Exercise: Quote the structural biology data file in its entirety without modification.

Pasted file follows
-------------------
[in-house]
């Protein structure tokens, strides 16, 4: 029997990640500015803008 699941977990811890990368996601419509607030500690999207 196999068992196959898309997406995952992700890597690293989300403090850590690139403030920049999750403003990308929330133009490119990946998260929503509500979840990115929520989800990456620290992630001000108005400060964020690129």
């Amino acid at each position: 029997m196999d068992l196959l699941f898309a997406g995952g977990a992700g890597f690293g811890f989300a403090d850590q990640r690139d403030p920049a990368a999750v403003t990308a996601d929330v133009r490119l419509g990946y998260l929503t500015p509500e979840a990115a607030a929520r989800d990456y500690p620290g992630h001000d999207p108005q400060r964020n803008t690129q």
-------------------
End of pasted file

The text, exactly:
[in-house]
């Protein structure tokens, strides 16, 4: 029997990640500015803008 699941977990811890990368996601419509607030500690999207 196999068992196959898309997406995952992700890597690293989300403090850590690139403030920049999750403003990308929330133009490119990946998260929503509500979840990115929520989800990456620290992630001000108005400060964020690129």
């Amino acid at each position: 029997m196999d068992l196959l699941f898309a997406g995952g977990a992700g890597f690293g811890f989300a403090d850590q990640r690139d403030p920049a990368a999750v403003t990308a996601d929330v133009r490119l419509g990946y998260l929503t500015p509500e979840a990115a607030a929520r989800d990456y500690p620290g992630h001000d999207p108005q400060r964020n803008t690129q």